Vishram Society located in Vakola is the ideal target for ambitious developer Dharmen Shah - a crumbling society with two towers, close enough to the Mumbai domestic airport to be a desirable location with jaded occupants eager to lap up the offer of a lifetime. Thus begins the saga of the residents of Tower A as each apartment owner begins salivating at the unbelievable amount of money, upto Rs. 20,000 per dilapidated square foot that holds the promise of transporting their lives into realms that were beyond their imagination. Adiga introduces us to the characters who have lived in communal harmony, sharing meals and tears over the years of living in close proximity to each other.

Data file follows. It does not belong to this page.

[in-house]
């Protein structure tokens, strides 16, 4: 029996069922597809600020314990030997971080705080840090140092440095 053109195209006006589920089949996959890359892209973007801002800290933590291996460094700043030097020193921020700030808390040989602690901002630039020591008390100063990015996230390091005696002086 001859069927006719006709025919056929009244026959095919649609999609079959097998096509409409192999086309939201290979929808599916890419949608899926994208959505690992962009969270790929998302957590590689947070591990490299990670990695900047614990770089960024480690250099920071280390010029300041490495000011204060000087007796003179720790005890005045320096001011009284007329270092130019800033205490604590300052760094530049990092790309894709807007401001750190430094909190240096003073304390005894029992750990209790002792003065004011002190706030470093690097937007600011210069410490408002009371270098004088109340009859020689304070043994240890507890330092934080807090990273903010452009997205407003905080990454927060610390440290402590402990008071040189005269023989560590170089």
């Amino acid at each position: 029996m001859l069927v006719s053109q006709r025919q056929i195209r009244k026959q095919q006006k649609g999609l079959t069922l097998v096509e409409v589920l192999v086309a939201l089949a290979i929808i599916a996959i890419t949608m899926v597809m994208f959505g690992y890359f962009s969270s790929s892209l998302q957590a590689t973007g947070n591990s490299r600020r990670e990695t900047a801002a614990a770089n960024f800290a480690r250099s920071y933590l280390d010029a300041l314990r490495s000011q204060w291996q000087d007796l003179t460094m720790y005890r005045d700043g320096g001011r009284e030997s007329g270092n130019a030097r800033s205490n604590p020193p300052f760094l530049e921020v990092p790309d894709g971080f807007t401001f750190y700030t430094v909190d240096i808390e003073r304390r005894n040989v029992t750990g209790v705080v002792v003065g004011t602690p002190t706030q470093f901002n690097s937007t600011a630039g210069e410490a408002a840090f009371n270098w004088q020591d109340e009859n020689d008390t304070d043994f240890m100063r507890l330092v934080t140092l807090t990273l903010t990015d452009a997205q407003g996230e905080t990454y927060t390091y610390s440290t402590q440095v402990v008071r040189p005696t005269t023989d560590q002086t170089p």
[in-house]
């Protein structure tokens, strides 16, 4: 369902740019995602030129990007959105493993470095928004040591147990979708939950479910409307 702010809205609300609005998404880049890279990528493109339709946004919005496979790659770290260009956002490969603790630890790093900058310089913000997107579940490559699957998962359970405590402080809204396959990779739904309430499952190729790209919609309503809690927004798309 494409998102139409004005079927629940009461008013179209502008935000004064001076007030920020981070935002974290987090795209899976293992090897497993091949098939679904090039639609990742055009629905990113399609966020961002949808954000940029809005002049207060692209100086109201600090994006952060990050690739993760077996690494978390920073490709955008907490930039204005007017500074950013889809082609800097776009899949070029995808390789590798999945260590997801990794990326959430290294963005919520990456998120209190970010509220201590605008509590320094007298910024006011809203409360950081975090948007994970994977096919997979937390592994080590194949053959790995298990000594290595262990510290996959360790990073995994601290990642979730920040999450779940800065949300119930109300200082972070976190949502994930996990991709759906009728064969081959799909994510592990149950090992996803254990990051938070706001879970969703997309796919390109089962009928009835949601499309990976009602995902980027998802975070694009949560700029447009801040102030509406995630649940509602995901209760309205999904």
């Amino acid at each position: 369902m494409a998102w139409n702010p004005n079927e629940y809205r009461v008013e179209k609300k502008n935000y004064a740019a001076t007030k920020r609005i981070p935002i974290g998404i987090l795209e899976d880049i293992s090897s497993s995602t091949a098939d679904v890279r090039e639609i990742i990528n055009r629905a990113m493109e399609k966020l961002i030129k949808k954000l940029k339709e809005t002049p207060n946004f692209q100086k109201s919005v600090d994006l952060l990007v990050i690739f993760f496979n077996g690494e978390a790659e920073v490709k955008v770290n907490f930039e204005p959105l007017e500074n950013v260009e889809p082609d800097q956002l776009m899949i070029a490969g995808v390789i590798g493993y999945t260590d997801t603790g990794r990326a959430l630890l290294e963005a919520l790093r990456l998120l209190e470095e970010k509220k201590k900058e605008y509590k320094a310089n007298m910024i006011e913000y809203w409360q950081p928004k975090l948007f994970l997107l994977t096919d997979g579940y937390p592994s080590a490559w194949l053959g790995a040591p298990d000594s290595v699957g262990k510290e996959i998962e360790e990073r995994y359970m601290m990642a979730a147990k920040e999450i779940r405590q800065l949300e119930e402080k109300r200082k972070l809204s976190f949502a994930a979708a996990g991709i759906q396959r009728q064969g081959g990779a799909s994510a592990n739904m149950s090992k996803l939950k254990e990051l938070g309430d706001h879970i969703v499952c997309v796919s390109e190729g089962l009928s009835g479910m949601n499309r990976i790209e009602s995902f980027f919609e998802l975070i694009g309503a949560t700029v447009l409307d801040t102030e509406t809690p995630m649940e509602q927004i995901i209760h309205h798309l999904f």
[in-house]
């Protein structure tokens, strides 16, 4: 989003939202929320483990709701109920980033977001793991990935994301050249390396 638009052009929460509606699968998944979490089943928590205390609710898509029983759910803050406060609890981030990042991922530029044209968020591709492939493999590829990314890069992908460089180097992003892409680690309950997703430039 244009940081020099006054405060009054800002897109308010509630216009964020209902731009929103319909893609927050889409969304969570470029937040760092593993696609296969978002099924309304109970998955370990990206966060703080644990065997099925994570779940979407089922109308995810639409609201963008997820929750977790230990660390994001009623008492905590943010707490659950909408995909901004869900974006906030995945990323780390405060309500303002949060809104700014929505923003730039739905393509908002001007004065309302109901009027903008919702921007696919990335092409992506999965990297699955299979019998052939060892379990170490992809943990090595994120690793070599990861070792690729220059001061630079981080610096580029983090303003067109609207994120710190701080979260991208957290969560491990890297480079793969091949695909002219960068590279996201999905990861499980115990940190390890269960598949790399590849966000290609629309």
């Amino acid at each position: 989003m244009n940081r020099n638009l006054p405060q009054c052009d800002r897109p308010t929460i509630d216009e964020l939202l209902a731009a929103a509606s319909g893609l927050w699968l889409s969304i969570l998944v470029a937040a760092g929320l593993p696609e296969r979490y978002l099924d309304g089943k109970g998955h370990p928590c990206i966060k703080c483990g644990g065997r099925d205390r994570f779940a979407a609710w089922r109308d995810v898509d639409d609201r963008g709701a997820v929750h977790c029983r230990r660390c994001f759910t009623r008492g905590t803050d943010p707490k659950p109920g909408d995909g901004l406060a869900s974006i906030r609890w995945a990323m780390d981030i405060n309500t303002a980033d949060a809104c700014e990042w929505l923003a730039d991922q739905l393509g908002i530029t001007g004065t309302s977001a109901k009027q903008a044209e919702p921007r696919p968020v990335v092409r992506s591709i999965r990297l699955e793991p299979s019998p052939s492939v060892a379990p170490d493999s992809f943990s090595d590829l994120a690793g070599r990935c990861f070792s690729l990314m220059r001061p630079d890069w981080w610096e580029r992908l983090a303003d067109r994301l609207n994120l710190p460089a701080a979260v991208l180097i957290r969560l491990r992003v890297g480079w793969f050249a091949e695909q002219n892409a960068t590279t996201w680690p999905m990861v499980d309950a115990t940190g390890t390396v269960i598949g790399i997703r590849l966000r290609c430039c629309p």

Mrs. Rego (Batteleship), the Saldanhas, and the Pintos represent the dominant local Christian community of Vakola while Ibrahim Kudwa and his happy family lends the diversity touch. Mrs. Puri, a friend of the late Purnima, wife of retired Masterji, Yogesh Murthy is the key character who drives the residents towards freedom from Vishram, as she aspires for a better life with the money from the sale which can go towards paying for the care of her eighteen year old mentally challenged son. The central character of Masterji, who joins the Pintos in their dissent is etched beautifully by Adiga. The outdated idealogy with his rigid views about people, sharply contrasts with his sentimental memories of his wife and emphasizes the divide with his son. There is a point early on in the novel where Masterji remembers his wife's words "A man is like a goat tied to a pole. You may have free will but only so much." Those words ring true when the momentum builds up as the deadline provided by the builder for residents to accept the generous offer approaches.